WOMEN activists used the International Women’s Day (IWD) today as a launch pad to flex their political muscle for candidates in the May 9 elections who would truly address the pressing concerns on job insecurity,climate change, violence against women as well as the LGBT, militarism in Mindanao and EDCA.
Hundreds of women members of the national labor center Sentro ng mga Nagkakaisa at Progresibong Manggagawa (Sentro-Women) have called for that and other related demands during concerted IWD marches, pickets and other mass actions in Manila, Batangas, Cebu, Davao, General Santos and Marbel (Koronadal, South Cotabato).
In Manila, Sentro-Women joined the more than 20 mostly women organizations led by the World March of Women (WMW-Pilipinas) in a march from the LRT Doroteo Jose station to Mendiola, near Malacañang.
Prior tothat, at a prearranged time in the morning, several women activists took the women-only LRT lead train cars from Tayuman and Central stations. They handed roses and leaflets to the commuters that explain the IWD and the women’s current issues while serenading them the iconic “Bread and Roses”song.
The activists then urged the passengers to ask their respective local or national candidates to deal with the issues on contractual and low-paid work that torment many Filipinos, the disastrous and mainly human-induced climate change, the unabatedviolence and discrimination against women and LGBT (lesbian, gay, bisexual, transgender) community, militarization and political killings in Mindanao, and the seemingly one-sided Enhanced Defense Cooperation Agreement or EDCA between the US and the Philippines, which could cause more sexual assaults like the “Nicole” and Jennifer Laude cases and could also further inflame the brewing tensions in the West Philippine Sea.
Getting off at the Doroteo Jose station, the women activists then met with their colleagues waiting for them and proceeded with their march to Mendiola, where they held a program and capped off with “I am a Woman” flash dance.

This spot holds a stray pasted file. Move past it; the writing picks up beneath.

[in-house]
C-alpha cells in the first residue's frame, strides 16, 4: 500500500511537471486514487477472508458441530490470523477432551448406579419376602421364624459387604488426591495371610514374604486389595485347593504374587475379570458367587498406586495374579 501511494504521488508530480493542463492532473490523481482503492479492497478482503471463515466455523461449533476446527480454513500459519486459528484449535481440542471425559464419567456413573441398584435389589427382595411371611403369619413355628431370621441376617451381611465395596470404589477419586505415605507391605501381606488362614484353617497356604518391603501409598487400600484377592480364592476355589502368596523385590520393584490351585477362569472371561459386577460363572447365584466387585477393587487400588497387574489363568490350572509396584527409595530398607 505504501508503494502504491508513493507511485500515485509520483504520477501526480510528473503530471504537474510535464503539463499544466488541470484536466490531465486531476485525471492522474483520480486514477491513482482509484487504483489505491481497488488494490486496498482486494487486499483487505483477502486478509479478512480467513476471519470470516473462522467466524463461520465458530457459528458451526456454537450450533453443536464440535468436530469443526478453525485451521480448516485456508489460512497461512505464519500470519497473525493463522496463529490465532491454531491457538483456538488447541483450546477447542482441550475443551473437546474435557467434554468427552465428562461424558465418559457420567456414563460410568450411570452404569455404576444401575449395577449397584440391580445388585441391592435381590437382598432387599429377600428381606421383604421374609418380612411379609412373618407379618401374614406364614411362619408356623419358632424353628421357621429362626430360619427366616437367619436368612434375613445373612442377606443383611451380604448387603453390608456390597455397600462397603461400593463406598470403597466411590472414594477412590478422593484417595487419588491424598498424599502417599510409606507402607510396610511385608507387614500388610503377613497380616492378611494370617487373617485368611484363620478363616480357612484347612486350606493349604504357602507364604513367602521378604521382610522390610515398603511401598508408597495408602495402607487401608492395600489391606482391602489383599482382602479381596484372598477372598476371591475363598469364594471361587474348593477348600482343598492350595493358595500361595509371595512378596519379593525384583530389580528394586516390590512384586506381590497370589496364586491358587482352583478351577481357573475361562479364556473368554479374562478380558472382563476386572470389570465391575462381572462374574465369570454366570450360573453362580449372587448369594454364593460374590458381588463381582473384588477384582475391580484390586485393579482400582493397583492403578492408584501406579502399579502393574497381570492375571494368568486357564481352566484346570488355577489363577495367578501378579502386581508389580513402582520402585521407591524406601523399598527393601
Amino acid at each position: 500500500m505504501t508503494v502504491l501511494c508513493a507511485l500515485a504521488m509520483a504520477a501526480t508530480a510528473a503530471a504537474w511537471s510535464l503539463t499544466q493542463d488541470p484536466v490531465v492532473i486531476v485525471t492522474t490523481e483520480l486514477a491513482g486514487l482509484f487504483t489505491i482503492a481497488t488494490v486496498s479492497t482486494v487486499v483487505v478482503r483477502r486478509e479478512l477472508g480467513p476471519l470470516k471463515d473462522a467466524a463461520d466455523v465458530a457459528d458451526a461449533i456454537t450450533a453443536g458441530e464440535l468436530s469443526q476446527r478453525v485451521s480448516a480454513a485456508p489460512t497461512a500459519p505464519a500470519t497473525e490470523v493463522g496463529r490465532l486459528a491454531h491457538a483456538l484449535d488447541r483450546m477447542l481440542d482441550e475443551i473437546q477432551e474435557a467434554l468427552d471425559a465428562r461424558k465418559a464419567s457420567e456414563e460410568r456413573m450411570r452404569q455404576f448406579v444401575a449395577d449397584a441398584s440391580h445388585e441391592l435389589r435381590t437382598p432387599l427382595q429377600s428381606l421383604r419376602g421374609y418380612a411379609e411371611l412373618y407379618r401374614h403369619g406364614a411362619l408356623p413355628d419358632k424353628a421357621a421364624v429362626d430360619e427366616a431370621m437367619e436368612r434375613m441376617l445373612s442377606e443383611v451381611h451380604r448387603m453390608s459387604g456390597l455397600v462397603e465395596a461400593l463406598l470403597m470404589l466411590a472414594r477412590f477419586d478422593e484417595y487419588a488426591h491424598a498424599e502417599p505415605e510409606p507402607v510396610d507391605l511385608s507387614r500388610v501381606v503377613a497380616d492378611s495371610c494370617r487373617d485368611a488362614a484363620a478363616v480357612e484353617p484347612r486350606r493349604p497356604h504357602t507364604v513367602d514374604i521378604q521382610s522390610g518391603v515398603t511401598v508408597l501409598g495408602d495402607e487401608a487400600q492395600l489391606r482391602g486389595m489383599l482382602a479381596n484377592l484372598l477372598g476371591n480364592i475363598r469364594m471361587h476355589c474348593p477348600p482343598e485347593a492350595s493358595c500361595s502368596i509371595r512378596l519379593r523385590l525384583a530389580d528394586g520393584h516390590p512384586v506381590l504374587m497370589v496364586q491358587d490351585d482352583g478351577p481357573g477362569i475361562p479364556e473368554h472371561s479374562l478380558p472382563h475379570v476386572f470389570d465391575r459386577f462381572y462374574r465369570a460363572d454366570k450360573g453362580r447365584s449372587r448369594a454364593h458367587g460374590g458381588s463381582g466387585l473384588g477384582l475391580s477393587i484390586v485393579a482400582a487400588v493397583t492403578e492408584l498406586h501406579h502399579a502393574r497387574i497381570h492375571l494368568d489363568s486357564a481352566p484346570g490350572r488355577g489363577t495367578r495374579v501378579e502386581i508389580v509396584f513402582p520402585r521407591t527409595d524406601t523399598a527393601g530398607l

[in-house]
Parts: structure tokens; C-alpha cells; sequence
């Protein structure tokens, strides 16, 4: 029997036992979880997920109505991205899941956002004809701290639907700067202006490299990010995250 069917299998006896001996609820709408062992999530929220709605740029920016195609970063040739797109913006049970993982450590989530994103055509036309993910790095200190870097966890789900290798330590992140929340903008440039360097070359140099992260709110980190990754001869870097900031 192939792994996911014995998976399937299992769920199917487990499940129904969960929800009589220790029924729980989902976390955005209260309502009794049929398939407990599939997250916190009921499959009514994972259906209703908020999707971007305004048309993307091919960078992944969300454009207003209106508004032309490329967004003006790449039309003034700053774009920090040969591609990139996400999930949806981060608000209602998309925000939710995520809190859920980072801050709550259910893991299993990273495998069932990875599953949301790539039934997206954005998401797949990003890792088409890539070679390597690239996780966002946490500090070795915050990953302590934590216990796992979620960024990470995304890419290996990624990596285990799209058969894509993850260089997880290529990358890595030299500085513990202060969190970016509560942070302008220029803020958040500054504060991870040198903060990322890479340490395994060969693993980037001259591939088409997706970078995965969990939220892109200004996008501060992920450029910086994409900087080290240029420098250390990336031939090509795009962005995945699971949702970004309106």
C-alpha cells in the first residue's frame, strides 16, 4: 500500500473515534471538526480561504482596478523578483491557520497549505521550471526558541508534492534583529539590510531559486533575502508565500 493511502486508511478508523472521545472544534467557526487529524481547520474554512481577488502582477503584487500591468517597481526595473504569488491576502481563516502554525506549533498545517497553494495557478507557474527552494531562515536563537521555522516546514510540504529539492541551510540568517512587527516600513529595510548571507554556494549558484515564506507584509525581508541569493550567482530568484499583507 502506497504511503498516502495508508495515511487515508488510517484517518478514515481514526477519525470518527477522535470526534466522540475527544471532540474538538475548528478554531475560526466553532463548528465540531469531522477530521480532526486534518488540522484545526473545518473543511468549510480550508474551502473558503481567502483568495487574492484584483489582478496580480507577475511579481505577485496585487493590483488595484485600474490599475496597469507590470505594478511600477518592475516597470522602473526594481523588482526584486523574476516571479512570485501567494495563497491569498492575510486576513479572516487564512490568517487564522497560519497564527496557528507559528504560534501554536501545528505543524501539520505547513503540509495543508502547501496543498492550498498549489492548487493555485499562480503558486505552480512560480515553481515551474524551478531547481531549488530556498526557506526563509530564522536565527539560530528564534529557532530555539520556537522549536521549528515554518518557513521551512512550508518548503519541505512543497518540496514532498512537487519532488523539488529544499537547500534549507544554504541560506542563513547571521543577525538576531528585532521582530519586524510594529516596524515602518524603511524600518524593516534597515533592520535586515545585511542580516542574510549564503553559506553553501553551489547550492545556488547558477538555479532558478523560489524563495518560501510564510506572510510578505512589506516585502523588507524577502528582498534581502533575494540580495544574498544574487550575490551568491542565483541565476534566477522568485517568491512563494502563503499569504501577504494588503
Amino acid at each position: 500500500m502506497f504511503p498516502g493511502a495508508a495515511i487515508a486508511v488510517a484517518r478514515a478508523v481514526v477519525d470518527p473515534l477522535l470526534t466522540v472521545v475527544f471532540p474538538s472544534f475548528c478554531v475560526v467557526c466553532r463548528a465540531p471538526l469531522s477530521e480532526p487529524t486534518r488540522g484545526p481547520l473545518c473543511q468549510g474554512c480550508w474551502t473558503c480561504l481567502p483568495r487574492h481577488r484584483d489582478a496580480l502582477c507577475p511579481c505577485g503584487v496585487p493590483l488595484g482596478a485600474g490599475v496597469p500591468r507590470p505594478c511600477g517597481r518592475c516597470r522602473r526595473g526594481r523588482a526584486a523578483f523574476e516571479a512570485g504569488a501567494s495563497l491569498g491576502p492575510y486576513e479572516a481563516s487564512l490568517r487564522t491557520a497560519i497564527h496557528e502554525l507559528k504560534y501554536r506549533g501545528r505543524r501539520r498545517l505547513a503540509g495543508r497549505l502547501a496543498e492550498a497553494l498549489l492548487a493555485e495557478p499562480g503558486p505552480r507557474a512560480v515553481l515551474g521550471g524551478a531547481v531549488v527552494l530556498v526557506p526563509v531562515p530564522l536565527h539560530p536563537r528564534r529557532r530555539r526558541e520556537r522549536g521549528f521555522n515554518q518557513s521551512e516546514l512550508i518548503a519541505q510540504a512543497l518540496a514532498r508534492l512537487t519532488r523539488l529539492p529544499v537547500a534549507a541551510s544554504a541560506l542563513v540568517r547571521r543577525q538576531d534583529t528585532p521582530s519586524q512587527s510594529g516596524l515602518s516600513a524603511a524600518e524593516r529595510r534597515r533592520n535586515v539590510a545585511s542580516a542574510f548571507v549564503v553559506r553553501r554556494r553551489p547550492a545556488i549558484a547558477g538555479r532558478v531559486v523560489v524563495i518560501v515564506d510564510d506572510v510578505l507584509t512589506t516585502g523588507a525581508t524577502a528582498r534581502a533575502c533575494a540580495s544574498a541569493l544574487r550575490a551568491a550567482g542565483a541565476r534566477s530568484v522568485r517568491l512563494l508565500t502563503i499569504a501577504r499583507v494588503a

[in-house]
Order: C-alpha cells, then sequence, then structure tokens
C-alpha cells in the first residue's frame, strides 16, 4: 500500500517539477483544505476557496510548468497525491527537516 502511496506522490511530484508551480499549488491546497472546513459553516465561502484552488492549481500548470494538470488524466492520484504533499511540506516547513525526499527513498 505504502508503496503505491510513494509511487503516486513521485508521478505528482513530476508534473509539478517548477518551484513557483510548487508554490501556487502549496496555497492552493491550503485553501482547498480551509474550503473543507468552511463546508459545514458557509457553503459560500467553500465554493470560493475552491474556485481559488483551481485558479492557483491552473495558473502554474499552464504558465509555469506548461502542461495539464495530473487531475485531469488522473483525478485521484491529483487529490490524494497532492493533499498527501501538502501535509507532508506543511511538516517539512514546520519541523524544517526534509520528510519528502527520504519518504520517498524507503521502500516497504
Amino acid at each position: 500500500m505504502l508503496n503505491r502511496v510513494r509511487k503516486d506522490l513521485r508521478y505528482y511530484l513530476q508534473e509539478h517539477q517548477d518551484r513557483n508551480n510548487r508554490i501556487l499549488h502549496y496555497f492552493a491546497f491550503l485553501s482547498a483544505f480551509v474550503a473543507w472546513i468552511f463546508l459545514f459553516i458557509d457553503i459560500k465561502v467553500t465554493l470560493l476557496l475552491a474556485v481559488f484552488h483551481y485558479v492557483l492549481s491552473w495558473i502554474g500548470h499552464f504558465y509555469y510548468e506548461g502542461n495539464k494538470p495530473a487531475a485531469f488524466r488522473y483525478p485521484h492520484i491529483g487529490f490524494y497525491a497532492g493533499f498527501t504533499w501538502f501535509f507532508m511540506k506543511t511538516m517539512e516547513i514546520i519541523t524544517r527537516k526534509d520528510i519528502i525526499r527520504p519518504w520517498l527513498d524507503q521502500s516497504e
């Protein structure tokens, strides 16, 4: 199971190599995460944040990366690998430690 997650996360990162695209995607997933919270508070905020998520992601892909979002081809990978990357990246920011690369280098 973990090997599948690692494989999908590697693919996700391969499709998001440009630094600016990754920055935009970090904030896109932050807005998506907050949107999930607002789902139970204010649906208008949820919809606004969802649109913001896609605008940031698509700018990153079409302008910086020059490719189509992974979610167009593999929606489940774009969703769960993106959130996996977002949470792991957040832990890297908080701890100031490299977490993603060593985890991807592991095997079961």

Meanwhile, Sentro-Women introduced the national candidates that they would support in the May polls, after scrutinizing their platforms and holding a series of dialogues with the political hopefuls as well as consultations with key leaders and members of the labor center.
They are Walden Bello and Risa Hontiveros, both senatorial aspirants; Leni Robredo for vice-president; and the Akbayan party-list.
Other national candidates may be added after undergoing the same exhaustive process of selection. Sentro chapters at the community or municipal, city and provincial levels have the discretion to pick their local bets but must satisfy first the general qualifications laid down by the national leadership.
“Bread and Roses” was first coined in a speech – “The worker must have bread, but she must have roses, too” – by Rose Schneiderman, an American trade unionist, socialist and feminist. It is an appeal for both just wages and working condition with dignity, and one of the most memorable phrases in the labor and women’s movement in that historic era in the early 1900s in the US.
It later inspired the poet and writer James Oppenheim to write the “Bread and Roses” poem. This poem is closely associated with the successful 10-week huge strike of textile workers in Lawrence, Massachusetts from January to March 1912. It was first turned into a song in 1976 by activist singer-songwriter Mimi Baez Fariña.